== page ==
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Rounding Up The New Giants

A rundown of all the signings that have taken place over the free agency period.

MLB: Spring Training-San Francisco Giants-Workouts Rick Scuteri-USA TODAY Sports

In the frenzy of the media lockout, and the Giants claiming and then losing players in a heady rush, it’s a good time to take a step back before the start of spring training and understand who the Giants have actually added to their major-league roster. From Zaidi’s comments earlier, it sounds like there are unlikely to be any more major moves before the start of the season.

So... who are the new Giants? I’m going to break down every major league free-agent contract the Giants tendered this offseason (Carlos Martinez, for example, is not included here because it is a minor-league contract). Despite having ~$100m in payroll flexibility, the Giants didn’t find any players they thought were worth committing over $50m to. The longest contract the Giants handed out was to Anthony DeSclafani, who signed for 3 years; the most expensive contract went to Carlos Rodón, who signed for 2 years/$44 million.

Pitchers

Anthony DeSclafani, RH SP (3 years, $36 million)

2021 Stats: 13-7, 3.17 ERA, 3.62 FIP, 3.0 fWAR in 167.1 IP

DeSclafani, also known as “Disco,” was a stalwart of the Giants rotation last year. Resigning him was an offseason priority that should anchor the rotation. Disco features a four-pitch mix: a fastball he can four-seam and sink, a slider, a curveball, and a changeup. Both the fastball and the slider were well above average in 2021. Disco will likely be the third starter behind Webb, the projected Opening Day starter, and Carlos Rodón.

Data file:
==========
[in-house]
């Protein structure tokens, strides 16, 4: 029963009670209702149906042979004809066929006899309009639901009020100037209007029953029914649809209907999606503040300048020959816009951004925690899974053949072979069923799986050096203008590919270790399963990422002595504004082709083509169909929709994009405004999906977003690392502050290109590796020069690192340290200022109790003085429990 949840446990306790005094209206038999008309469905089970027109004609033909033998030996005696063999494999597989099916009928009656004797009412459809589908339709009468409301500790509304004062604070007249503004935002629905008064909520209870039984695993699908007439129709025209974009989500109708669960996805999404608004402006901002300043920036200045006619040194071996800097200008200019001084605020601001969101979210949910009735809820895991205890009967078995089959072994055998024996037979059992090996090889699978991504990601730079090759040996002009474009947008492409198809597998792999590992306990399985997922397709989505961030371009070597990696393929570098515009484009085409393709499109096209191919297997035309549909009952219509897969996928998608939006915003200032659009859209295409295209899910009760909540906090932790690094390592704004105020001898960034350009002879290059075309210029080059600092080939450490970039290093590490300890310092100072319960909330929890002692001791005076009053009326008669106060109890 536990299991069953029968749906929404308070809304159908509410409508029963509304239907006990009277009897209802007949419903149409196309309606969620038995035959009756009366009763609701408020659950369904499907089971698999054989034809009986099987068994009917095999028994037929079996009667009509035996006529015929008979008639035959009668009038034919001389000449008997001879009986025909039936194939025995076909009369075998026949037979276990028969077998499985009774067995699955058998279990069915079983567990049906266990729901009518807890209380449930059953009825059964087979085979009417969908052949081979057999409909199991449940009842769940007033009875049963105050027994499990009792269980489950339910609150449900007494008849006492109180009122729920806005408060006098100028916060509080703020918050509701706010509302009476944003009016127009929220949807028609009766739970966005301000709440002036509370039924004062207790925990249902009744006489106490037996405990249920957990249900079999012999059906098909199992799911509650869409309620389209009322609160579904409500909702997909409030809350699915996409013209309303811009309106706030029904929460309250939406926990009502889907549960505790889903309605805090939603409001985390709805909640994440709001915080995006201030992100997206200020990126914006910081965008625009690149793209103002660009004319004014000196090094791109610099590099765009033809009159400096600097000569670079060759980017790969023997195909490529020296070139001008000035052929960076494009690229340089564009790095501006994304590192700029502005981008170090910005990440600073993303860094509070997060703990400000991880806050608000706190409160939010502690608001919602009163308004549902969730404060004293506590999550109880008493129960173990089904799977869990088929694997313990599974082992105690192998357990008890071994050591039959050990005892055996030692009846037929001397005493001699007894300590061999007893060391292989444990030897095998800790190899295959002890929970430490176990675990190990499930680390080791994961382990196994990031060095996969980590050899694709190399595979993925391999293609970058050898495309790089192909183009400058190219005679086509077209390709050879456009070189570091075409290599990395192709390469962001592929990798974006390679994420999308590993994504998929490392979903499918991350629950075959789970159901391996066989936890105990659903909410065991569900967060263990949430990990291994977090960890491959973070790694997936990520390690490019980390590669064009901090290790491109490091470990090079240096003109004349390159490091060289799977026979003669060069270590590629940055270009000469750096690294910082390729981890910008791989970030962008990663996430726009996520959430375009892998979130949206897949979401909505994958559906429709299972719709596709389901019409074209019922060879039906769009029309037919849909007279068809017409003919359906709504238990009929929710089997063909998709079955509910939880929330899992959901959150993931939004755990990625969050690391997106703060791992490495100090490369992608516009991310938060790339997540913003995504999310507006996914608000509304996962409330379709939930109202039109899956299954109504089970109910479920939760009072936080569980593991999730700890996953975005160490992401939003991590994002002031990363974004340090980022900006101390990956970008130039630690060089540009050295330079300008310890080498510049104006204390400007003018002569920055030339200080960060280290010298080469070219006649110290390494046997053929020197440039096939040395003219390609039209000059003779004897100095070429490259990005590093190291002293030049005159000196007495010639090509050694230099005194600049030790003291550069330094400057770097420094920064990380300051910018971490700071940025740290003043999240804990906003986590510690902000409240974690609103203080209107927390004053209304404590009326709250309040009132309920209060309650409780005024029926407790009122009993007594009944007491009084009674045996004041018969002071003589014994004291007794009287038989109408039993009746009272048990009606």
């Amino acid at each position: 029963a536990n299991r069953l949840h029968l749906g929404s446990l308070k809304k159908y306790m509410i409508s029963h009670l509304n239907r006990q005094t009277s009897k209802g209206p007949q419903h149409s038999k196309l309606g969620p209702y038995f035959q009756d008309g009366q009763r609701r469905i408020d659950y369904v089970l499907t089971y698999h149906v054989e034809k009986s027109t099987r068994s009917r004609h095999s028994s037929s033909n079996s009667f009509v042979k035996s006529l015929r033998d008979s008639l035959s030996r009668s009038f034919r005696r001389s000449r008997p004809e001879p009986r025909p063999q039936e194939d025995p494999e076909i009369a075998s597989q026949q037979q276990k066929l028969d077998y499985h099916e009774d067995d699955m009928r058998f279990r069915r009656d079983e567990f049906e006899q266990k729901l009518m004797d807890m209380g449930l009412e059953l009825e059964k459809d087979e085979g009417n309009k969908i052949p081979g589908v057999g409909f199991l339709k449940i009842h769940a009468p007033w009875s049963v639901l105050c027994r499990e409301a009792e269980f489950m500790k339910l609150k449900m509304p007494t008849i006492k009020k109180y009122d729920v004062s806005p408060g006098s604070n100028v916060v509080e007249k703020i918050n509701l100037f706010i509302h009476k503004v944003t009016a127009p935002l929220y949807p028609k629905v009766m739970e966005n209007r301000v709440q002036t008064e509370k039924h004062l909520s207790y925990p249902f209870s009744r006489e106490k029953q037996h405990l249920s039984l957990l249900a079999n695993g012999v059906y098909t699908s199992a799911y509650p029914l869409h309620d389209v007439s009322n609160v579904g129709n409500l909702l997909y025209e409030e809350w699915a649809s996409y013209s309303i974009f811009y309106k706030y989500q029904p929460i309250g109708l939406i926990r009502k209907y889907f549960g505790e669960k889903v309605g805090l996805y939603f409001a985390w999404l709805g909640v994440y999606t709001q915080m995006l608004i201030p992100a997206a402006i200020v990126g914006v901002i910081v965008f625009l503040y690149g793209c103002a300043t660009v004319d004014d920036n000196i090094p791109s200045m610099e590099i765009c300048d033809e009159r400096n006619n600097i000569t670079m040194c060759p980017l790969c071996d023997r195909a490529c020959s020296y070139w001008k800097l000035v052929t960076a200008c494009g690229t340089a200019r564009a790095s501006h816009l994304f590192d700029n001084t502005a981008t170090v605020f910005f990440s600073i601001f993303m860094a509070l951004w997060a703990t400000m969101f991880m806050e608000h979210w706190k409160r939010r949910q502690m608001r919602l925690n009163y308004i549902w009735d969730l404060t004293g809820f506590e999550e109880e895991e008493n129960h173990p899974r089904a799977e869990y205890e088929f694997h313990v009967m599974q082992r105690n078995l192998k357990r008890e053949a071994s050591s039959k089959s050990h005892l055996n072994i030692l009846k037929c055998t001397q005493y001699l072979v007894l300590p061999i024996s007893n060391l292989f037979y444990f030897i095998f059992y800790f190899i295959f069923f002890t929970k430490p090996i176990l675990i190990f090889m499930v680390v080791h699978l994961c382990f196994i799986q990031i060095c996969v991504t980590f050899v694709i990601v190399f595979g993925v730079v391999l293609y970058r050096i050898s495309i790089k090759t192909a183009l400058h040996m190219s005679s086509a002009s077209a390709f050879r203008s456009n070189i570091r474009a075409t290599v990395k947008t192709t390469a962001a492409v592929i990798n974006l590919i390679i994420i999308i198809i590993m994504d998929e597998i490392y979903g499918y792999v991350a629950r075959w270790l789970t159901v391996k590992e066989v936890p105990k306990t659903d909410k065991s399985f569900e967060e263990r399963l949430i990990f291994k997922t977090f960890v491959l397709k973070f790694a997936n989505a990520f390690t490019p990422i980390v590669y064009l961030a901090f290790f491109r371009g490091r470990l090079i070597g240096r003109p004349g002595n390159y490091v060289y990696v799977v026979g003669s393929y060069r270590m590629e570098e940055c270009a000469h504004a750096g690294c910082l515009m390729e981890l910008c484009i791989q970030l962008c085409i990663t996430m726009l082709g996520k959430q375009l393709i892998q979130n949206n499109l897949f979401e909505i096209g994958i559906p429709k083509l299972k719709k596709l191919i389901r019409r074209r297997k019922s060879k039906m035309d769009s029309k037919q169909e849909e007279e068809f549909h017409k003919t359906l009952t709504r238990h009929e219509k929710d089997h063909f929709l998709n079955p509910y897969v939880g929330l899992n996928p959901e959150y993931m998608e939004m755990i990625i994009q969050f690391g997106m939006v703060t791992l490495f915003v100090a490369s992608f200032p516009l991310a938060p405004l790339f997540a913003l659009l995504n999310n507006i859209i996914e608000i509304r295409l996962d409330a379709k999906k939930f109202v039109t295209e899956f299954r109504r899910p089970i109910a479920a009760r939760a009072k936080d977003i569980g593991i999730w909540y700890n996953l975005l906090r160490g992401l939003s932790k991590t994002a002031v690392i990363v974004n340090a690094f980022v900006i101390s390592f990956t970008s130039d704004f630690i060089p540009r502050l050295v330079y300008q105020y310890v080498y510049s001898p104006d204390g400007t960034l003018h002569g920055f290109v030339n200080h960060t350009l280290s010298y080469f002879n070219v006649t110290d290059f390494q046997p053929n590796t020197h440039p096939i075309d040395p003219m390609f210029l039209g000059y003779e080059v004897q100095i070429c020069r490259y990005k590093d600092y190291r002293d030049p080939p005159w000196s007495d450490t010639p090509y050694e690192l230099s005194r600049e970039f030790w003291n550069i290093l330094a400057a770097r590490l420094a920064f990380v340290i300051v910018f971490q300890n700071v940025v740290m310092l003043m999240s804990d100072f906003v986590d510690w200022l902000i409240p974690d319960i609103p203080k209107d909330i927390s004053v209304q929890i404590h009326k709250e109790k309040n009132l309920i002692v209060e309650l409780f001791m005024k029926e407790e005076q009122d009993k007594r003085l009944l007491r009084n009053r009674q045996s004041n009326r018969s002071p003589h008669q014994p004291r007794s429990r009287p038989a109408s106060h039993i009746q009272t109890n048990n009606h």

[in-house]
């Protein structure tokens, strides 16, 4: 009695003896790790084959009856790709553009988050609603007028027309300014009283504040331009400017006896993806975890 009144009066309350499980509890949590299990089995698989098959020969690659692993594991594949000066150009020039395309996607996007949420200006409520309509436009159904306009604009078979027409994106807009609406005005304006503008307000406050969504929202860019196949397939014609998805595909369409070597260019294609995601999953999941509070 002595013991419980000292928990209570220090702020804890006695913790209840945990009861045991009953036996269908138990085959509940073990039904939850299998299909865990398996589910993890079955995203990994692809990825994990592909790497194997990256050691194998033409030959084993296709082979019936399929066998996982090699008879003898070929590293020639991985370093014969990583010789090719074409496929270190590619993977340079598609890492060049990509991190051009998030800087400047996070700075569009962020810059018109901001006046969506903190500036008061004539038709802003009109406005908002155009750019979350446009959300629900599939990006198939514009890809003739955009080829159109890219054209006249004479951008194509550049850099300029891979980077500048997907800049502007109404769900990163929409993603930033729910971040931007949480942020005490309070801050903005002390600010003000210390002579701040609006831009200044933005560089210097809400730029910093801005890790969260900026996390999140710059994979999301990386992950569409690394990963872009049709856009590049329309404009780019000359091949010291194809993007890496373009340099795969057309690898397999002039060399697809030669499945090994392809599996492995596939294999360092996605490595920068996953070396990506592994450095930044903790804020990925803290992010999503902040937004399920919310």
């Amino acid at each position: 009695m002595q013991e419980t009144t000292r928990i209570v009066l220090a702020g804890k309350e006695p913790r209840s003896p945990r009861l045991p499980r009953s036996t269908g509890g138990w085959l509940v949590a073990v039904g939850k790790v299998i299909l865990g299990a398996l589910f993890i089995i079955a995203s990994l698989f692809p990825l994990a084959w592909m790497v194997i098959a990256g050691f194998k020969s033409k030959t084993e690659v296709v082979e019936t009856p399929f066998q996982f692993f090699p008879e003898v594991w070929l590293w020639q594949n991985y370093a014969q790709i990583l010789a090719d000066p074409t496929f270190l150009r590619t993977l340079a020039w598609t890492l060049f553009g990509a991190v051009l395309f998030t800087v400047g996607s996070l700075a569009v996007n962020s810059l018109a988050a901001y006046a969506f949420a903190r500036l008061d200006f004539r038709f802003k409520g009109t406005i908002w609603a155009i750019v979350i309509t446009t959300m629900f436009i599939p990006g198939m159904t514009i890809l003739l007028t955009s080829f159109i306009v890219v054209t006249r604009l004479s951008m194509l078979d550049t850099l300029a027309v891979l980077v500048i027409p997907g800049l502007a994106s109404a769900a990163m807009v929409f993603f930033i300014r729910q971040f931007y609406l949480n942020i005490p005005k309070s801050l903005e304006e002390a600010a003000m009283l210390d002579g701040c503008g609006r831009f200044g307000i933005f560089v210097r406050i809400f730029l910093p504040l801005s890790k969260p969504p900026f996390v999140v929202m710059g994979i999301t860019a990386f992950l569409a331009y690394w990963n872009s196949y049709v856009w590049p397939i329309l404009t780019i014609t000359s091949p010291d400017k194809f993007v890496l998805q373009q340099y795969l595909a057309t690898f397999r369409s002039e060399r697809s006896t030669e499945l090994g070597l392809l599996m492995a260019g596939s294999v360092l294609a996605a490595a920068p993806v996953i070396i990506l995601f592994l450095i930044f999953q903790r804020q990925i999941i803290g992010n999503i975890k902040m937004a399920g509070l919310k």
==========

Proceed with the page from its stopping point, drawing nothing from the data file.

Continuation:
Alex Cobb, RH SP (2 years, $20 million)

2021 Stats: 8-3, 3.76 ERA, 2.92 FIP, 2.5 fWAR in 93.1 IP

Alex Cobb spent the 2021 season with the Los Angeles Angels, although he made just 18 starts after dealing with wrist inflammation and blisters. When he was pitching, he was highly effective, featuring a fastball, slider, changeup, curveball mix, with his changeup by far his most valuable pitch. If he can stay healthy, he’ll likely be a 4/5 starter in this rotation.

Alex Wood, LH SP/RP (2 years, $25 million)

2021 Stats: 10-4, 3.83 ERA, 3.43 FIP, 2.5 fWAR in 138.1 IP

Alex Wood spent the season with the Giants, rewarding their faith by posting his best season since 2017. Although he spent some time out of commission with COVID-19, he still made 26 starts. Wood features a three-pitch mix, with a sinking fastball, slider, and a changeup. He is very effective at limiting walks and tended to give the Giants excellent opportunities to win in his starts. Along with Cobb, Wood rounds out the back of a solid 6-man rotation.

Jake Junis, RHP SP/RP (1 year, $1.7 million)

2021 Stats: 2-4, 5.26 ERA, 4.31 FIP, 0.5 fWAR in 39.1 IP

Jakob “Jake” Junis is a right-handed pitcher that began his career as a starter but tended to come out of the bullpen for the Kansas City Royals in recent years. Junis serves as insurance for the oft-injured starters the Giants will be leaning on, as well as the potential for a swingman role out of the bullpen. Junis’ numbers have not been impressive, but the Giants have had a recent talent for getting the best out of their pitchers. Junis features a five-pitch mix, with a fastball he can four-seam, cut, and sink, as well as a changeup and a slider. Only his slider was worth positive value in 2021, but watch to see the Giants exploit that for as much as possible.